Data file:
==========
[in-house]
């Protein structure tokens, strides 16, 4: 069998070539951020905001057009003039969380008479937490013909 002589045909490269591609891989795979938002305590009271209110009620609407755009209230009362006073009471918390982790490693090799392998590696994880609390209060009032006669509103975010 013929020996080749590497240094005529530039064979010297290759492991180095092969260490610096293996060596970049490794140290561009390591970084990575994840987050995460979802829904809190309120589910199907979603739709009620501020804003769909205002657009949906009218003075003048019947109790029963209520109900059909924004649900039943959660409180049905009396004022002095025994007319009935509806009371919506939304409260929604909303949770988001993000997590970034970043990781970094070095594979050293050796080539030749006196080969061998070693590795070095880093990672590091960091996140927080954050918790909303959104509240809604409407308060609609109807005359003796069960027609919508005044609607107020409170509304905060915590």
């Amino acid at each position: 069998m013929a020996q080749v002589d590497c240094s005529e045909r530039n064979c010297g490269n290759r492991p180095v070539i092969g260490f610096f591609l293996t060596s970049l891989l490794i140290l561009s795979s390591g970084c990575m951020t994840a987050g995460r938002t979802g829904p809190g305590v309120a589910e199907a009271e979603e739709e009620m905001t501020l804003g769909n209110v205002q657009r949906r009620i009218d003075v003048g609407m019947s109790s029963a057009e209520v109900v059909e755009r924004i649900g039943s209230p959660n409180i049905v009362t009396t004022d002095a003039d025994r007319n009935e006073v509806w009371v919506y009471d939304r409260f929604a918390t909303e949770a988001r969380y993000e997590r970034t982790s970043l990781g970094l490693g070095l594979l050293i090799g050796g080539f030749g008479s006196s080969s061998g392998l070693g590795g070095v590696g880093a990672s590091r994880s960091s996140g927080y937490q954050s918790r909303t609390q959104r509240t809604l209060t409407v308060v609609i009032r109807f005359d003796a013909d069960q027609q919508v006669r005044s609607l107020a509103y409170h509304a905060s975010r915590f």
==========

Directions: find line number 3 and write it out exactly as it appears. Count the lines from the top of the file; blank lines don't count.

């Amino acid at each position: 069998m013929a020996q080749v002589d590497c240094s005529e045909r530039n064979c010297g490269n290759r492991p180095v070539i092969g260490f610096f591609l293996t060596s970049l891989l490794i140290l561009s795979s390591g970084c990575m951020t994840a987050g995460r938002t979802g829904p809190g305590v309120a589910e199907a009271e979603e739709e009620m905001t501020l804003g769909n209110v205002q657009r949906r009620i009218d003075v003048g609407m019947s109790s029963a057009e209520v109900v059909e755009r924004i649900g039943s209230p959660n409180i049905v009362t009396t004022d002095a003039d025994r007319n009935e006073v509806w009371v919506y009471d939304r409260f929604a918390t909303e949770a988001r969380y993000e997590r970034t982790s970043l990781g970094l490693g070095l594979l050293i090799g050796g080539f030749g008479s006196s080969s061998g392998l070693g590795g070095v590696g880093a990672s590091r994880s960091s996140g927080y937490q954050s918790r909303t609390q959104r509240t809604l209060t409407v308060v609609i009032r109807f005359d003796a013909d069960q027609q919508v006669r005044s609607l107020a509103y409170h509304a905060s975010r915590f």